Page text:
Brittany: So I’m going to break your first question to three pieces. One to talk about AI. Cybersecurity is, and DevOps are great testing grounds for AI because they have such data-rich feature sets, but however, that tends to be what limits the adoption of it, because it’s the concept of data versus information, right?
If I give you data, that’s like saying it’s 30 degrees walls at 30 degrees inside or outside in Boston, in March or Boston in June? Right. I need to have that context because I don’t know what to do next as the human that needs to take that information and turn it into to a next step. That’s where AI is really going to help almost like robotics, right? Um, help humans do their jobs better. And so I think dev ops and security are just going to be places where AI flourishes from a broader DevOps and security team and where the market’s going. Security has a lot of different solutions. Right. That’s not going to change because there are abundant the same way, that everybody on your street probably secures their home a different way.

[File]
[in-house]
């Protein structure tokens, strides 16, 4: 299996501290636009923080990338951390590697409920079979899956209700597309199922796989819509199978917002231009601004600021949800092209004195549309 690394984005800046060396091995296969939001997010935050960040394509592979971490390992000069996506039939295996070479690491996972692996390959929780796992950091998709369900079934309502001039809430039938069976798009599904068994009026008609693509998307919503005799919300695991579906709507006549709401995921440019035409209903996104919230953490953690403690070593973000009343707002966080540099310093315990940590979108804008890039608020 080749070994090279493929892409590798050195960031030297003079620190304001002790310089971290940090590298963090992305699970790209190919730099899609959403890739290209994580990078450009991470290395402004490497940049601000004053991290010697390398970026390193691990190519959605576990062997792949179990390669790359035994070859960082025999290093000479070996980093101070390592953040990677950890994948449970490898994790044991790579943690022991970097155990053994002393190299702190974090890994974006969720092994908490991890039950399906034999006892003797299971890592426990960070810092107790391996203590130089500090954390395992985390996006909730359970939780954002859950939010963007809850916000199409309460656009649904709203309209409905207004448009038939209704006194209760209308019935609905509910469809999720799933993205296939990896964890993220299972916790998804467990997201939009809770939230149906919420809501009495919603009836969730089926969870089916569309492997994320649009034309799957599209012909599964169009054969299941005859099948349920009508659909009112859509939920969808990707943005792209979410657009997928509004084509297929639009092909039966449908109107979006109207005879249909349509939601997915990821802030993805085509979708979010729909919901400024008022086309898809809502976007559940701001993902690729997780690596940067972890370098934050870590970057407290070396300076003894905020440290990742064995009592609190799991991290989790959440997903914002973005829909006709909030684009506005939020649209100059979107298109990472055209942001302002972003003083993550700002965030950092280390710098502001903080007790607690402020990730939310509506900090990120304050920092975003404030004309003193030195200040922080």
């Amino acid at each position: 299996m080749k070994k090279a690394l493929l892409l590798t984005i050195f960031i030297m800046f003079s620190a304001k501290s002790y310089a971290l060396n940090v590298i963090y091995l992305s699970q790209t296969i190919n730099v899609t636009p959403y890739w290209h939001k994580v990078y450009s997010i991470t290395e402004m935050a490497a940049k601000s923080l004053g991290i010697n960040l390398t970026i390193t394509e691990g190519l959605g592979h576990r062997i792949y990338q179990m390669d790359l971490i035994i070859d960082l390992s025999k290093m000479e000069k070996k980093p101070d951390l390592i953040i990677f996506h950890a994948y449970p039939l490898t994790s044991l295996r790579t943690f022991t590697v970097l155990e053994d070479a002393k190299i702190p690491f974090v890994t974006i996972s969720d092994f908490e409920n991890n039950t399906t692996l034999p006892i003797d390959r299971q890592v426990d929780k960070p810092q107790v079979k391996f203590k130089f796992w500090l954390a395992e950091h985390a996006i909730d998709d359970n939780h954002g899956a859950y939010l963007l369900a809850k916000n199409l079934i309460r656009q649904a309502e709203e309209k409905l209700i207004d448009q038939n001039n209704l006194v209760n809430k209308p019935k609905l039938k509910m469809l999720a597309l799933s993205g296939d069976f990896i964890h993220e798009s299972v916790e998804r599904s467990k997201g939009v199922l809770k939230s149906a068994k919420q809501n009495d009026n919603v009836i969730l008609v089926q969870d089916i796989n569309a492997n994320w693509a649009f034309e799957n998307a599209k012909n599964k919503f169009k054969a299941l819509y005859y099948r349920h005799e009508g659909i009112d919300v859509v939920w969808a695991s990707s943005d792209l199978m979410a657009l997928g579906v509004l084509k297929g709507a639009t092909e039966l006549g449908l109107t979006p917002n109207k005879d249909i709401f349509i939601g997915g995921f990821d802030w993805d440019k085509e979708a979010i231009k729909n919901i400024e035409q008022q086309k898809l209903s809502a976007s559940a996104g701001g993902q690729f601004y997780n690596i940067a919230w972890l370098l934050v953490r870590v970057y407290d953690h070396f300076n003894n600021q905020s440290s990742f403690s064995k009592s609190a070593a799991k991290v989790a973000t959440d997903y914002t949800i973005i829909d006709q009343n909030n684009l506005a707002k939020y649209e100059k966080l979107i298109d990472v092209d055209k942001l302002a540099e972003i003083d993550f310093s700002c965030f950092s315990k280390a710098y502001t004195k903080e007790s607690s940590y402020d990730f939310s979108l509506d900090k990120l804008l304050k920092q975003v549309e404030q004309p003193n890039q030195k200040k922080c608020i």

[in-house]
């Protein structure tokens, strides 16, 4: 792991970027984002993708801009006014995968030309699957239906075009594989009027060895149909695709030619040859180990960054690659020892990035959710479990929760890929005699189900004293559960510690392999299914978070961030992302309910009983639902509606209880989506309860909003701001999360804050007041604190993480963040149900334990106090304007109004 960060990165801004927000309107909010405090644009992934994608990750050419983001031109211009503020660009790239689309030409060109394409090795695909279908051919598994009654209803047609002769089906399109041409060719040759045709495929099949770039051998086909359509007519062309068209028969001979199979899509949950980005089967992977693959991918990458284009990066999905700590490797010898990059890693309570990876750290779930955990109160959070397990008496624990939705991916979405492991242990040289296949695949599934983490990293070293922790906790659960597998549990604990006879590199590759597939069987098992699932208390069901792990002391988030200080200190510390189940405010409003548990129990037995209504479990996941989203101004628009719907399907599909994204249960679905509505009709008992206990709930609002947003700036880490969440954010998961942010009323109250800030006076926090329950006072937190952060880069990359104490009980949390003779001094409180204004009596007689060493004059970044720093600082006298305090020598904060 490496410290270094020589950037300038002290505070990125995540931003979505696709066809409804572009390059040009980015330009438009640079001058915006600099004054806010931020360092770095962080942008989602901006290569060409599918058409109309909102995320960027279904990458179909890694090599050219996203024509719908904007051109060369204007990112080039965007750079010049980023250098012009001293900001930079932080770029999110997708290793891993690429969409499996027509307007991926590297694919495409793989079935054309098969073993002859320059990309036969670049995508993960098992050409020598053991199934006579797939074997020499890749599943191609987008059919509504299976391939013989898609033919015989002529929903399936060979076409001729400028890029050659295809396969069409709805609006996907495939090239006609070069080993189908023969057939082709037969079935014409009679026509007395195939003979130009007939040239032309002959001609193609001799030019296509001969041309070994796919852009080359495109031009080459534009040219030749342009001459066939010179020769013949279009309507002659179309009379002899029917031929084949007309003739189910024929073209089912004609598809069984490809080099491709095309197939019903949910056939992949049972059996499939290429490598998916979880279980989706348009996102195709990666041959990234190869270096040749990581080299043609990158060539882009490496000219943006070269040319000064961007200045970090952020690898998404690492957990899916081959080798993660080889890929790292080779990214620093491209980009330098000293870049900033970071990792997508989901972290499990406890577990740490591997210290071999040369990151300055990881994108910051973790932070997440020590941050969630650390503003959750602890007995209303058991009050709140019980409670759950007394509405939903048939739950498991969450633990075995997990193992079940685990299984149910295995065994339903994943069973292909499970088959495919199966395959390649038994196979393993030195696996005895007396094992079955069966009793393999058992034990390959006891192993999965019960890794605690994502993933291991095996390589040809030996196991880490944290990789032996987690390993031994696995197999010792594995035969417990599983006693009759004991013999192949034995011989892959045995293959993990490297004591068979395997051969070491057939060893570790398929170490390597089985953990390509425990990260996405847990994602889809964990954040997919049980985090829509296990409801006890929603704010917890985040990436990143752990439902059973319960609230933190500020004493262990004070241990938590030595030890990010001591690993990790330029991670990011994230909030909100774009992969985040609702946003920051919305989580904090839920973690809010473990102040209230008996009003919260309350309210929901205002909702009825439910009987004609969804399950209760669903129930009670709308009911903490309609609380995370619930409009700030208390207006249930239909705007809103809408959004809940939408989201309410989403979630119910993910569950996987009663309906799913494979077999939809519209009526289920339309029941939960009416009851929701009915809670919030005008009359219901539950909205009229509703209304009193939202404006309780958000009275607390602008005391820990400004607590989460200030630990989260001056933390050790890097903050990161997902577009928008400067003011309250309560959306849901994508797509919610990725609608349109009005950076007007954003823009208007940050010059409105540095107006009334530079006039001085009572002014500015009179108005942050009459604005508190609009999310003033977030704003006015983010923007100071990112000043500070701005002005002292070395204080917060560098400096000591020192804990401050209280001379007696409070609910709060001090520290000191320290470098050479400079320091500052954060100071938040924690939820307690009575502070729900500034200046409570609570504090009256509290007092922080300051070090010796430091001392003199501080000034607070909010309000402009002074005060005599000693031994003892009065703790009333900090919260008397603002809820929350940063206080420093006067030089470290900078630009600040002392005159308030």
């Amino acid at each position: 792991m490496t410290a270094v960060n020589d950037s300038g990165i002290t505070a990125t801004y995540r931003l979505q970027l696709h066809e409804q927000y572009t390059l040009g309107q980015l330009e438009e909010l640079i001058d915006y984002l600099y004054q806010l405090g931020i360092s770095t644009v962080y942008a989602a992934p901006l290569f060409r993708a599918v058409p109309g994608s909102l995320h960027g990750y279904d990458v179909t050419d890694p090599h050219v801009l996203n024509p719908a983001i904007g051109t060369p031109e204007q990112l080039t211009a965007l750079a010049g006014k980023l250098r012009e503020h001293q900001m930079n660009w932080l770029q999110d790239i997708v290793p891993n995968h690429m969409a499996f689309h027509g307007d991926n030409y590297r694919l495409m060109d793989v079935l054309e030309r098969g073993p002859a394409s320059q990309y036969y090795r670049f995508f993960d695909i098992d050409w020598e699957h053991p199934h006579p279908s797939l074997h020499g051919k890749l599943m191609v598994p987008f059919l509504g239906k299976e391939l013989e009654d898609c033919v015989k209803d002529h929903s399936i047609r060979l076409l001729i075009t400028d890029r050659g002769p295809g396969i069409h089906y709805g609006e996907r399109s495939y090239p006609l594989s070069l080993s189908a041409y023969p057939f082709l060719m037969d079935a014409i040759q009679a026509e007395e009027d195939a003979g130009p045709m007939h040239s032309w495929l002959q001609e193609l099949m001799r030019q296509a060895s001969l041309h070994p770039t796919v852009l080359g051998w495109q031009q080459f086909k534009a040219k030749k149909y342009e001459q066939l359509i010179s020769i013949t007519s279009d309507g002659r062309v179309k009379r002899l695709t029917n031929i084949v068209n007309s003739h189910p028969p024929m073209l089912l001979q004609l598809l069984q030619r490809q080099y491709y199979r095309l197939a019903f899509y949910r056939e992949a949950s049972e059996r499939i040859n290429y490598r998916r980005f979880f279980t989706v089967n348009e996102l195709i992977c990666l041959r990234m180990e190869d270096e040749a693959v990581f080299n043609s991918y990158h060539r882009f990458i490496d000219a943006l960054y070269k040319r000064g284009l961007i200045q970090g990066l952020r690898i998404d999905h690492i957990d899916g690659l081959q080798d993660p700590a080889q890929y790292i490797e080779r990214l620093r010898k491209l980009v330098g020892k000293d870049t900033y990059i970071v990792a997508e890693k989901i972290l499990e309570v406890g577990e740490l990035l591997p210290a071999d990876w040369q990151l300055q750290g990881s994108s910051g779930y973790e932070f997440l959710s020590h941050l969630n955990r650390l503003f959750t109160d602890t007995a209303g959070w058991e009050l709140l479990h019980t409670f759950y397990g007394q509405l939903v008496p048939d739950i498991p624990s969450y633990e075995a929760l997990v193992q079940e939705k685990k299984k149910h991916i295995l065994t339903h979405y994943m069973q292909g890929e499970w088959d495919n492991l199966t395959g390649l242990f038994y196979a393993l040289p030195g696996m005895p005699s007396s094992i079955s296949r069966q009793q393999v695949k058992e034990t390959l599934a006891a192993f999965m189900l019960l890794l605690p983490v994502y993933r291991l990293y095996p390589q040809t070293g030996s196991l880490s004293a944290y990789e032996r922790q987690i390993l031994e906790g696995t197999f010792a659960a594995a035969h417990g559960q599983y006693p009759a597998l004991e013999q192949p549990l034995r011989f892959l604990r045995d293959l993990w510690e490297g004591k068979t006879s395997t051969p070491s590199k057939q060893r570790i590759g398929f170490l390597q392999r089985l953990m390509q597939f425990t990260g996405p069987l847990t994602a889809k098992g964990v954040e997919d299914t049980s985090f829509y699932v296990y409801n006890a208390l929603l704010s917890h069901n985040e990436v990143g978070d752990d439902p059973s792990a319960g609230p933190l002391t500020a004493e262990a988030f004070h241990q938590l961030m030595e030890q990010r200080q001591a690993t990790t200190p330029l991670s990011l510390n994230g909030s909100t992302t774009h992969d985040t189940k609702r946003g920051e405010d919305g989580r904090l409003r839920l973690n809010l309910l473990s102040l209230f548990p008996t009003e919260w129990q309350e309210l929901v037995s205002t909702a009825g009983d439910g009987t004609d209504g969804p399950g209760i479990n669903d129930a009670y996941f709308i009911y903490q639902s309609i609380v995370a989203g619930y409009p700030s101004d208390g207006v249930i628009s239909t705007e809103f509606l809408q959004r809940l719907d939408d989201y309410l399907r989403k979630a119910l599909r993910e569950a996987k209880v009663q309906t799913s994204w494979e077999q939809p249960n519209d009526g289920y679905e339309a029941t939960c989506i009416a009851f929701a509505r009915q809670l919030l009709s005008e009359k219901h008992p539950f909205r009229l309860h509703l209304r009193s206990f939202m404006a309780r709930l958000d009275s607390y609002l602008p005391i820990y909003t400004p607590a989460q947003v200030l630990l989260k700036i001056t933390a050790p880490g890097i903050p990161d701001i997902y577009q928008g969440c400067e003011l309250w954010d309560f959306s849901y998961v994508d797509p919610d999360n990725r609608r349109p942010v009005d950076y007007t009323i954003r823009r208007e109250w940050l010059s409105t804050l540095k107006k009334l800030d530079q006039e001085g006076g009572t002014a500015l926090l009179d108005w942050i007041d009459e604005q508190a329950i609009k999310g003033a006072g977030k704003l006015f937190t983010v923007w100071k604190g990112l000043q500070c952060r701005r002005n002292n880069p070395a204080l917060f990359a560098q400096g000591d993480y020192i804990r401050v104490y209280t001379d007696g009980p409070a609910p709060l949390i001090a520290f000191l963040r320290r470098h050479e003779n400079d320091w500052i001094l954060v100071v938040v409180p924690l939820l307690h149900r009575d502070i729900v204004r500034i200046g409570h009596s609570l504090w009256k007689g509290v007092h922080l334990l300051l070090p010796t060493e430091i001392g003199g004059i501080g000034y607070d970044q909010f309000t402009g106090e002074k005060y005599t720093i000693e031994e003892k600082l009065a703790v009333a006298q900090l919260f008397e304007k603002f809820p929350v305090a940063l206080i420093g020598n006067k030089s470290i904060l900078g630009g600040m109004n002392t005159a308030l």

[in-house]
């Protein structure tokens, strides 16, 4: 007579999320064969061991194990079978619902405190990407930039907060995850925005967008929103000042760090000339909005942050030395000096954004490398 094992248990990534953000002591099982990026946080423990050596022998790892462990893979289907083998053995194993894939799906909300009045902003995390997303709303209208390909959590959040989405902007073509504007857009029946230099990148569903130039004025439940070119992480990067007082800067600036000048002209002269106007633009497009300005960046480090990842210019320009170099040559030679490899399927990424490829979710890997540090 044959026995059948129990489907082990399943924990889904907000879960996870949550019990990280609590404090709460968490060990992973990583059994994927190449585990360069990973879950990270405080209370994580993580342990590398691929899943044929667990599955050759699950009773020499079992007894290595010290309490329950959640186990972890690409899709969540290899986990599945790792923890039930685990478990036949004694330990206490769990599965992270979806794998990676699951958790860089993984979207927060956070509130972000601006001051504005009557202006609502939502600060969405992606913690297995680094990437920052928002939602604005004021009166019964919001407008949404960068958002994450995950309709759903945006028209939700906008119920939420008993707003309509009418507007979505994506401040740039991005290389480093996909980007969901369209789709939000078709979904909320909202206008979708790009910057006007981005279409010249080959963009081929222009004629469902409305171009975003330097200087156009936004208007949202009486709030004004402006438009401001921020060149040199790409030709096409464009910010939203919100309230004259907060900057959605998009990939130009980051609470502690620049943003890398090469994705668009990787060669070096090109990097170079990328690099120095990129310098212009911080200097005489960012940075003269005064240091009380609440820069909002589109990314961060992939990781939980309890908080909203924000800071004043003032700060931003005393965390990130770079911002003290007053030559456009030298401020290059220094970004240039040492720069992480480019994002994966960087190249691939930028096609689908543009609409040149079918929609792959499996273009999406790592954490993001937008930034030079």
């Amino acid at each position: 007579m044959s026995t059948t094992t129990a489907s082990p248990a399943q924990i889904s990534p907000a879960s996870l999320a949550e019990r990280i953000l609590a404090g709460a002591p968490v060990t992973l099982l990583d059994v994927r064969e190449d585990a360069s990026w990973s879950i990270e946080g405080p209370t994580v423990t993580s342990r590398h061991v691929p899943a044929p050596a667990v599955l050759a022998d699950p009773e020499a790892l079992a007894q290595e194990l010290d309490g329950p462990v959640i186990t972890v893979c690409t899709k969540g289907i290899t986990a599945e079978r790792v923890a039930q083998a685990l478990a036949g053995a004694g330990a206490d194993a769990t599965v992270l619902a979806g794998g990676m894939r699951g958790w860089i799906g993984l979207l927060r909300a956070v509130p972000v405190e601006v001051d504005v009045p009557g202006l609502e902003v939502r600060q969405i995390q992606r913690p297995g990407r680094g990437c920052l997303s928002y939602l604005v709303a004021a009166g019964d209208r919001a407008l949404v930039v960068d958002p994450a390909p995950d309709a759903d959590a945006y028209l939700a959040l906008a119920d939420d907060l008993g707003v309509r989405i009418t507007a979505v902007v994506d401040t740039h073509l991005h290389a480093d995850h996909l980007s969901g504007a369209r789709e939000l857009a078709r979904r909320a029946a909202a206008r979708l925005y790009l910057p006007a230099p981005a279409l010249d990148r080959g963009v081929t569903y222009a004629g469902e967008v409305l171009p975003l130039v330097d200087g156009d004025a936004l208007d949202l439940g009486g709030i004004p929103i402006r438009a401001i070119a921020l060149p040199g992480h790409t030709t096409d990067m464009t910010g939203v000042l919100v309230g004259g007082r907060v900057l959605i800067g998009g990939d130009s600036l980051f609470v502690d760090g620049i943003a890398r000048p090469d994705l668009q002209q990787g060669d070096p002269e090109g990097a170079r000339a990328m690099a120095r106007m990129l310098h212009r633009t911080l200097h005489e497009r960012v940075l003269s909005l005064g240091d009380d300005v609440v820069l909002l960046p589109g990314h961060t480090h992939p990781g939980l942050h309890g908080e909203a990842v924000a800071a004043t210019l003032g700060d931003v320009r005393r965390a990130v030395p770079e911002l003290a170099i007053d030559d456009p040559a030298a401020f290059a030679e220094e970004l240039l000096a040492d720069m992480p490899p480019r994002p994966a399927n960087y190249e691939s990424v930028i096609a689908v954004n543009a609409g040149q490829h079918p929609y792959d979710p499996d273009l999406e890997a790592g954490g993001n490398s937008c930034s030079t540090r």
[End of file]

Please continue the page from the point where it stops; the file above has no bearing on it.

Okay. Enterprises are always going to do that because the risk profiles risk, isn’t just security, risks, business risk, you know, what they care about. You know, for example, JP Morgan and Netflix might actually care about some of the same things, more so than JP Morgan and Morgan Stanley do. Right? Because they have different priorities.
So how you adopt that risk profile, it means you’re going to use a different set of tools. And even if you use the same tools, you’ll use them differently. But specifically around application security and dev ops, I often use the analogy of CRM Salesforce, right. Who owns Salesforce in an organization?